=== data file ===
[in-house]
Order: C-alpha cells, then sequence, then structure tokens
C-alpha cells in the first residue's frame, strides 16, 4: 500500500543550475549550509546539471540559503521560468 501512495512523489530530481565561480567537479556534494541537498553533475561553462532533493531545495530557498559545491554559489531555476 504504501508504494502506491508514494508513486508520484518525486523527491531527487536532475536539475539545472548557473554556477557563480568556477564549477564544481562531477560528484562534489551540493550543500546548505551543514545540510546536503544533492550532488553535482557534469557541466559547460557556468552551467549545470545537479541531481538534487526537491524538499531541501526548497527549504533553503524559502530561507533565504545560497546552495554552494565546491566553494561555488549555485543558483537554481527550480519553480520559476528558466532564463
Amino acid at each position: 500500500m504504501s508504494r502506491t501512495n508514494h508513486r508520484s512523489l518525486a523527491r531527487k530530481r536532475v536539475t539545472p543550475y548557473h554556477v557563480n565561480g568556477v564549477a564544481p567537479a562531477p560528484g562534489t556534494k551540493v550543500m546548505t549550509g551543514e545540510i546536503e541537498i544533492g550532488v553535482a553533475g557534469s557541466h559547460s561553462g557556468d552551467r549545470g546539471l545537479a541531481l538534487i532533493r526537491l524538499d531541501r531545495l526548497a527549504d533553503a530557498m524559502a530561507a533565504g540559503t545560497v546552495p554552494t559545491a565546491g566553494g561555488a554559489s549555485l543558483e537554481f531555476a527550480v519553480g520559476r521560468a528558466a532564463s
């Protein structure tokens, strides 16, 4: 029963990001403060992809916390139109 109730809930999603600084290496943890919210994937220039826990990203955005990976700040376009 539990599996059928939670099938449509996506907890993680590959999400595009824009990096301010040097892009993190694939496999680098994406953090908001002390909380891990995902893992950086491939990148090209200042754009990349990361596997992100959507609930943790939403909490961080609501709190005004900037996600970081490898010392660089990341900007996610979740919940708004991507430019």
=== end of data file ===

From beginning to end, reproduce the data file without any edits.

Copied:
[in-house]
Order: C-alpha cells, then sequence, then structure tokens
C-alpha cells in the first residue's frame, strides 16, 4: 500500500543550475549550509546539471540559503521560468 501512495512523489530530481565561480567537479556534494541537498553533475561553462532533493531545495530557498559545491554559489531555476 504504501508504494502506491508514494508513486508520484518525486523527491531527487536532475536539475539545472548557473554556477557563480568556477564549477564544481562531477560528484562534489551540493550543500546548505551543514545540510546536503544533492550532488553535482557534469557541466559547460557556468552551467549545470545537479541531481538534487526537491524538499531541501526548497527549504533553503524559502530561507533565504545560497546552495554552494565546491566553494561555488549555485543558483537554481527550480519553480520559476528558466532564463
Amino acid at each position: 500500500m504504501s508504494r502506491t501512495n508514494h508513486r508520484s512523489l518525486a523527491r531527487k530530481r536532475v536539475t539545472p543550475y548557473h554556477v557563480n565561480g568556477v564549477a564544481p567537479a562531477p560528484g562534489t556534494k551540493v550543500m546548505t549550509g551543514e545540510i546536503e541537498i544533492g550532488v553535482a553533475g557534469s557541466h559547460s561553462g557556468d552551467r549545470g546539471l545537479a541531481l538534487i532533493r526537491l524538499d531541501r531545495l526548497a527549504d533553503a530557498m524559502a530561507a533565504g540559503t545560497v546552495p554552494t559545491a565546491g566553494g561555488a554559489s549555485l543558483e537554481f531555476a527550480v519553480g520559476r521560468a528558466a532564463s
């Protein structure tokens, strides 16, 4: 029963990001403060992809916390139109 109730809930999603600084290496943890919210994937220039826990990203955005990976700040376009 539990599996059928939670099938449509996506907890993680590959999400595009824009990096301010040097892009993190694939496999680098994406953090908001002390909380891990995902893992950086491939990148090209200042754009990349990361596997992100959507609930943790939403909490961080609501709190005004900037996600970081490898010392660089990341900007996610979740919940708004991507430019």